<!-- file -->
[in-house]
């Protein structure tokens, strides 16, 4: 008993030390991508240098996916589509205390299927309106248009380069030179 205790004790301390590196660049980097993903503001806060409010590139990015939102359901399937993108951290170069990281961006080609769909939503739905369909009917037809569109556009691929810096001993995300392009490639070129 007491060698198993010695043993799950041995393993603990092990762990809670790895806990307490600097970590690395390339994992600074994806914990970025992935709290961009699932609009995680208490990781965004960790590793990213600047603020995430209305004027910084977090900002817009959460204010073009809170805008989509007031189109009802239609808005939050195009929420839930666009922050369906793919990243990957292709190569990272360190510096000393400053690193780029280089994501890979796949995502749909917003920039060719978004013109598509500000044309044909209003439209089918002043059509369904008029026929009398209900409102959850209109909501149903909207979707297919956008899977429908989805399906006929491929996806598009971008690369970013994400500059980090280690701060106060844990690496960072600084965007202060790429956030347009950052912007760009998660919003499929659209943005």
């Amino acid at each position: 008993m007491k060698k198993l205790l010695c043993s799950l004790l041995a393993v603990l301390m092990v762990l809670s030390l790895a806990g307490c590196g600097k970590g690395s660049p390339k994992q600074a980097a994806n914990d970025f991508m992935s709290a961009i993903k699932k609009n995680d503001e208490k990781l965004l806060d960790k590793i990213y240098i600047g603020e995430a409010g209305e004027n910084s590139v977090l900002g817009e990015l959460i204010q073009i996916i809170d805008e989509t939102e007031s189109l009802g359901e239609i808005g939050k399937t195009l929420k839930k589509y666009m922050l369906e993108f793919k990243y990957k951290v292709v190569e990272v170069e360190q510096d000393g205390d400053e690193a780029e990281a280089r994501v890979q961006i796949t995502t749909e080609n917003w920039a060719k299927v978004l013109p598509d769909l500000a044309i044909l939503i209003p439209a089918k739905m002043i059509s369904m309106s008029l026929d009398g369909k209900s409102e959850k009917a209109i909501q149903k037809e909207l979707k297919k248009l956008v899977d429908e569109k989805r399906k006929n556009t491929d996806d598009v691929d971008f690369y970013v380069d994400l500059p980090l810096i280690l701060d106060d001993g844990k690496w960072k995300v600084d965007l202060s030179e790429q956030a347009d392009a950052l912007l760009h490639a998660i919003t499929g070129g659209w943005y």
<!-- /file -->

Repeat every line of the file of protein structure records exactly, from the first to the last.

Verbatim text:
[in-house]
């Protein structure tokens, strides 16, 4: 008993030390991508240098996916589509205390299927309106248009380069030179 205790004790301390590196660049980097993903503001806060409010590139990015939102359901399937993108951290170069990281961006080609769909939503739905369909009917037809569109556009691929810096001993995300392009490639070129 007491060698198993010695043993799950041995393993603990092990762990809670790895806990307490600097970590690395390339994992600074994806914990970025992935709290961009699932609009995680208490990781965004960790590793990213600047603020995430209305004027910084977090900002817009959460204010073009809170805008989509007031189109009802239609808005939050195009929420839930666009922050369906793919990243990957292709190569990272360190510096000393400053690193780029280089994501890979796949995502749909917003920039060719978004013109598509500000044309044909209003439209089918002043059509369904008029026929009398209900409102959850209109909501149903909207979707297919956008899977429908989805399906006929491929996806598009971008690369970013994400500059980090280690701060106060844990690496960072600084965007202060790429956030347009950052912007760009998660919003499929659209943005």
């Amino acid at each position: 008993m007491k060698k198993l205790l010695c043993s799950l004790l041995a393993v603990l301390m092990v762990l809670s030390l790895a806990g307490c590196g600097k970590g690395s660049p390339k994992q600074a980097a994806n914990d970025f991508m992935s709290a961009i993903k699932k609009n995680d503001e208490k990781l965004l806060d960790k590793i990213y240098i600047g603020e995430a409010g209305e004027n910084s590139v977090l900002g817009e990015l959460i204010q073009i996916i809170d805008e989509t939102e007031s189109l009802g359901e239609i808005g939050k399937t195009l929420k839930k589509y666009m922050l369906e993108f793919k990243y990957k951290v292709v190569e990272v170069e360190q510096d000393g205390d400053e690193a780029e990281a280089r994501v890979q961006i796949t995502t749909e080609n917003w920039a060719k299927v978004l013109p598509d769909l500000a044309i044909l939503i209003p439209a089918k739905m002043i059509s369904m309106s008029l026929d009398g369909k209900s409102e959850k009917a209109i909501q149903k037809e909207l979707k297919k248009l956008v899977d429908e569109k989805r399906k006929n556009t491929d996806d598009v691929d971008f690369y970013v380069d994400l500059p980090l810096i280690l701060d106060d001993g844990k690496w960072k995300v600084d965007l202060s030179e790429q956030a347009d392009a950052l912007l760009h490639a998660i919003t499929g070129g659209w943005y």